In-street turnouts for Regan

 photo CP-SID-PeterNewman-1975_zpsslbadhln.jpg
(I recently designed a layout for a friend based on CP Rail’s industrial trackage in Scarborough, Ontario. Click on the image to read more about this design)

Nothing says big city industrial railroading like trackage in the street. So recently, when I designed an achievable layout for my friend Regan Johnson based on CP Rail’s industrial trackage in Scarborough, Ontario, I added a bit of street running, including a pair of in-street turnouts.

The prototype did not have any street running, as far as I can tell – but it could have. More importantly, the stretch of in-street trackage will be a highlight on the layout – visually and operationally – so it was an idea too good to pass up.

That said, it also meant Regan would need in-street turnouts. And since I’d never built any, I thought I’d like to give it a go. So I did:

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(The finished turnouts, ready for Regan’s layout)

The turnouts are both Number 6, in Code 70. They have a single point, and I used Code 70 to create full-length guard rails throughout the turnouts. These guards will allow us to pave the street without getting plaster (or spackling, or whatever we use) into the flange ways.

I started with a Fast Tracks turnout building fixture and other tools, and built as much of a normal turnout as I could using this gear. This amounted to both stock rails, the closure rails, the frog, and one point:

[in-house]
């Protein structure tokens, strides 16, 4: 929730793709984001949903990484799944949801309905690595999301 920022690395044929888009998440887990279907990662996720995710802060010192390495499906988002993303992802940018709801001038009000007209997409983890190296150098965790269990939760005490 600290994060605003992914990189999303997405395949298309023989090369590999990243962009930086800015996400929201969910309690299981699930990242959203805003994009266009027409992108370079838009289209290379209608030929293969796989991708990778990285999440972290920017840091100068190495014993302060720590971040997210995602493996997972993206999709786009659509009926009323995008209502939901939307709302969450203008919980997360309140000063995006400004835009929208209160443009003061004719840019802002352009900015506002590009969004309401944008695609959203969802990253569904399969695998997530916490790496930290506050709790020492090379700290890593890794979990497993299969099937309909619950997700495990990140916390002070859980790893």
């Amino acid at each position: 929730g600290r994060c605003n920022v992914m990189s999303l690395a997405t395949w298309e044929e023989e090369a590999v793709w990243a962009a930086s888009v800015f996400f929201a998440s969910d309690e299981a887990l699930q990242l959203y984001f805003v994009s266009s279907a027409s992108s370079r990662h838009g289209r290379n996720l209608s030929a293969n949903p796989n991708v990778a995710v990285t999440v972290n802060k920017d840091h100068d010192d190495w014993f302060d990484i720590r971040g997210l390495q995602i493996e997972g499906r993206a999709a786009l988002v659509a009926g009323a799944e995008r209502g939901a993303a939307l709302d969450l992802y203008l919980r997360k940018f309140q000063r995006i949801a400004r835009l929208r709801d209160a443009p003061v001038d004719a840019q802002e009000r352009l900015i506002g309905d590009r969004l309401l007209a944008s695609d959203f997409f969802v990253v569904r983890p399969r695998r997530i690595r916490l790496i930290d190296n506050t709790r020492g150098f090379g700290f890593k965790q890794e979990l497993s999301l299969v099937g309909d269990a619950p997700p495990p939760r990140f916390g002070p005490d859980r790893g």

photo InStreetTurnouts-FastTracks_zps4slorzzi.jpg
(Out of the Fast Tracks fixture, and ready for customization)

From there, it was simply a matter of cutting lengths of rail to use as guards and fitting them in place by measuring off the running rails. An NMRA track gauge worked fine for spacing the guards while soldering them in place.

The throw bars required special attention. I soldered the single point to the throw bar, then used spare PC ties to trap the throw bar under the opposite rail so that it could not waggle back and forth. Finally, I built up some dams out of styrene to keep the paving out of the throw bar – and used a length of photo etched Farr grille for an EMD F-unit to represent an in-street grate over the throw bar. This is removable so Regan can install and service the turnout, as needed.

 photo InStreetTurnouts-Throwbars_zpsqnibkff4.jpg
(Closeup of the throw bar area. The single point is the middle rail on the left side)

This was a fun project that required a lot of problem solving on my part, and each turnout required three to four hours of pleasant time at the workbench. Anybody who can build a standard turnout using Fast Tracks tools can do one of these as well. They’ll help set the scene on Regan’s layout, so I’m glad I included them in the design.

13 thoughts on “In-street turnouts for Regan

  1. Nice work, Trevor. With such close soldering next to previously-soldered joints, did you make copious use of heat sinks to prevent earlier joints from coming unattached?

  2. Cool! Love the street trackage. How do you plan to throw the points? Have you considered using DAS modeling clay for the street surface? You might find it more controllable around the point. Vinyl spackel might do it too.

  3. Very nice…